By Esther Mobley San Francisco Chronicle
WWR Article Summary (tl;dr) Esther Mobley takes a look at some of the hidden figures of California Wine Country: women who played large roles yet are rarely mentioned in the history books.
San Francisco Chronicle
Some of you may recall that, two years ago, I was getting pretty fed up with the bonanza surrounding the Judgment of Paris' 40th anniversary.
It's not that I don't believe that the 1976 event, in which California wines were judged superior to French Bordeauxs and Burgundies, wasn't an important moment. It was. But in the decades since that fateful tasting, the story has gotten twisted in so many different directions that it often now reads as fiction.
And all that was before I dove into the stories of Joanne DePuy and Patricia Gallagher-Gastaud.
As it turns out, the Judgment of Paris has its own set of hidden figures: women who played as large a role as anyone, yet are rarely mentioned in the history books. Gallagher-Gastaud came up with the whole idea for the Judgment of Paris.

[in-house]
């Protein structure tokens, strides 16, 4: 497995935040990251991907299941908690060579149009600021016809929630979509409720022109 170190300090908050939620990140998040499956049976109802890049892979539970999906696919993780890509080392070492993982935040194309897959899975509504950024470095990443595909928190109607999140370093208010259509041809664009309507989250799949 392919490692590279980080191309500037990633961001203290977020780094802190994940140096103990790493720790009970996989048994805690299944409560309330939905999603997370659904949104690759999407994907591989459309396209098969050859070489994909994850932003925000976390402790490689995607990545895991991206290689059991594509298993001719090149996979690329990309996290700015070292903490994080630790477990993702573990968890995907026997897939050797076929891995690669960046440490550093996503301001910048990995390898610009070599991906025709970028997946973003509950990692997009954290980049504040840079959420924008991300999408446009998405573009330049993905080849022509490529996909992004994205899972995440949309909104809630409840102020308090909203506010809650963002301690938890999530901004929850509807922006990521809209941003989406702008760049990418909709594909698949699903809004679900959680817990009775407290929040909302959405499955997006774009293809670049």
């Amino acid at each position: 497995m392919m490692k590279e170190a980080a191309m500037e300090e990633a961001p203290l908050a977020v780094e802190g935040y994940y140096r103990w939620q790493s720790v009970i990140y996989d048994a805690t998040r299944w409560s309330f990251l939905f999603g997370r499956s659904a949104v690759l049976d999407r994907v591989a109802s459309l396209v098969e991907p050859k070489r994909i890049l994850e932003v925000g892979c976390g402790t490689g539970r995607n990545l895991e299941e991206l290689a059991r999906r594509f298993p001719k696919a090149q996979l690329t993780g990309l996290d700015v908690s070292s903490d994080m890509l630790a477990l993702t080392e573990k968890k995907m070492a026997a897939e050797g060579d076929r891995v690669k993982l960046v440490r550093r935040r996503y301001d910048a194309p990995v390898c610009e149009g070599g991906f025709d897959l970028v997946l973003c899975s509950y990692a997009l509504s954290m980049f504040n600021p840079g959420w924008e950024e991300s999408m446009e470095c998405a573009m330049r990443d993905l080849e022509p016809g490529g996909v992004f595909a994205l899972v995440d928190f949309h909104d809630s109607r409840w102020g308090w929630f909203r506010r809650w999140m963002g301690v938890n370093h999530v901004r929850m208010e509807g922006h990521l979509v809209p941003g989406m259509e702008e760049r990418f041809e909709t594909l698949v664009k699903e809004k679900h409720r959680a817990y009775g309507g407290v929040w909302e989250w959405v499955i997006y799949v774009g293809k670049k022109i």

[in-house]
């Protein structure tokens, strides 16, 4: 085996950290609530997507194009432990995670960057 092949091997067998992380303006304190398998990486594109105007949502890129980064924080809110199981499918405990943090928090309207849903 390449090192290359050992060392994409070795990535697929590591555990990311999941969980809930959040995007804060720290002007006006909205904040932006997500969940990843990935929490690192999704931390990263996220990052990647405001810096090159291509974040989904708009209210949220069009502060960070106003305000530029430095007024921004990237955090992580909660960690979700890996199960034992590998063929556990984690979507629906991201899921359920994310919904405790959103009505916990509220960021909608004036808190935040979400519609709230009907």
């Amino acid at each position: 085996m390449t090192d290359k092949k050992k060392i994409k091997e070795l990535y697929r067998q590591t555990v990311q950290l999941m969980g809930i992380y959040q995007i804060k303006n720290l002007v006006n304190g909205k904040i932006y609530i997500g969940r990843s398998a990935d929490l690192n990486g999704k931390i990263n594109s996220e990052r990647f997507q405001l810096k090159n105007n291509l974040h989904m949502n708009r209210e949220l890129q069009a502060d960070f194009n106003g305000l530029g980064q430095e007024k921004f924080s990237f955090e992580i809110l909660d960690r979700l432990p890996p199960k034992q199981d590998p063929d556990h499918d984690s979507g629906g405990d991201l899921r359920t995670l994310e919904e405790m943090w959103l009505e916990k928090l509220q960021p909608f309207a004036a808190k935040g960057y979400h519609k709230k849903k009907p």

DePuy introduced Steven Spurrier, who organized the tasting, to Chateau Montelena and Stag's Leap Wine Cellars -- and ended up transporting all of the wines from Napa to Paris herself when Spurrier's original plan fell through.
DePuy and Gallagher-Gastaud are not in "Bottle Shock." They're not in "Somm 3" (which premieres in San Francisco tonight). But they are now in The Chronicle! Read the main story, which is part of this Sunday's special Food section, built around the theme of matriarchy.
And California-wine history buffs should check out this bonus story on the little-known saga of Joanne DePuy's wine tour.
Did you know that, at the time of the Judgment of Paris, DePuy was in France with a group of vintners that included Andre Tchelistcheff, Andy Beckstoffer, Louis Martini, Margrit Biever Mondavi and Bob Travers? (I didn't. It's great.)